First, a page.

The exercise begins with pre-reading activities that help students supplement their background knowledge about Mexico and develop awareness of issues in the story. Students enter words they associate with Mexico: Calor, playa, sombrero, cerveza, mar, tacos, and pobre are commonly mentioned by students, who admit their responses are stereotypical.

Students then view pictures showing the realities of rural Mexico. Students also record their associations with the word campesino. They scan the story text, identify the characters, view video clips, and answer questions about them. The clips include the material shot in Mexico plus interviews with critics and the author Juan Rulfo. Students can hear the first paragraph read aloud in the voice of the story's narrator, a young Mexican boy.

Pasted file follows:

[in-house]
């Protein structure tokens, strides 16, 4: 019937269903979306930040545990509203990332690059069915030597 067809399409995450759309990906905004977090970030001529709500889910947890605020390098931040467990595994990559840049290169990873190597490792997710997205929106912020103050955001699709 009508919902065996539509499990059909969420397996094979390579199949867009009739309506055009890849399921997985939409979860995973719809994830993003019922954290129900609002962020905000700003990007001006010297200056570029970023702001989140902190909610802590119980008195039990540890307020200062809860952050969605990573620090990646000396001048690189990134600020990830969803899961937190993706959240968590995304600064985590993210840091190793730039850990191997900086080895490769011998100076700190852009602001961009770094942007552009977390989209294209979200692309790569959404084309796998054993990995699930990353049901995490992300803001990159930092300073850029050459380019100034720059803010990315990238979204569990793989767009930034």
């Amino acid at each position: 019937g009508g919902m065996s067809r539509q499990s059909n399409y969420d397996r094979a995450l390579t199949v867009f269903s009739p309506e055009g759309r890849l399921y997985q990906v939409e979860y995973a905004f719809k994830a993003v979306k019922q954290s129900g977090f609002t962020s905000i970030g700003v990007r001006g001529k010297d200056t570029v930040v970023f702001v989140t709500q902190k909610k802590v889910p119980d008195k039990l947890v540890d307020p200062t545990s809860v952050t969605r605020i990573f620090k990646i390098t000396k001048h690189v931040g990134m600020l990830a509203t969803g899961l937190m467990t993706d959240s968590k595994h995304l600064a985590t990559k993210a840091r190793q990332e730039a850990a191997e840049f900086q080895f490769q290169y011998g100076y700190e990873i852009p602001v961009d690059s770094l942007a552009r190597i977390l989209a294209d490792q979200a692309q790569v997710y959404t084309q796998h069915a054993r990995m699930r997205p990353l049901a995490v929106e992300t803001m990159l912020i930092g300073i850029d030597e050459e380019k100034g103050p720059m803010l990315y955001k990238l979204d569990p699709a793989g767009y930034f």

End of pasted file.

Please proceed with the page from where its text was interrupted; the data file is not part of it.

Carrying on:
While reading the text, students use an online glossary. They click on an unfamiliar word to obtain a definition that may be either written or presented visually with photos and video clips. To complete the exercise, they answer not only questions about events in the story but also about the Mexican world-view in general. Finally, students take away a printout of their word associations, answers to questions, and vocabulary inquiries.

Preliminary results have indicated positive effects on comprehension compared to a control group, and superior vocabulary recall. Testing in full begins this semester as students in several sections of Spanish 140 use the program and provide the data on which Aguilar will base her formal analysis.

JOHN MACDERMOTT is New Media Specialist for Information Systems and Computing.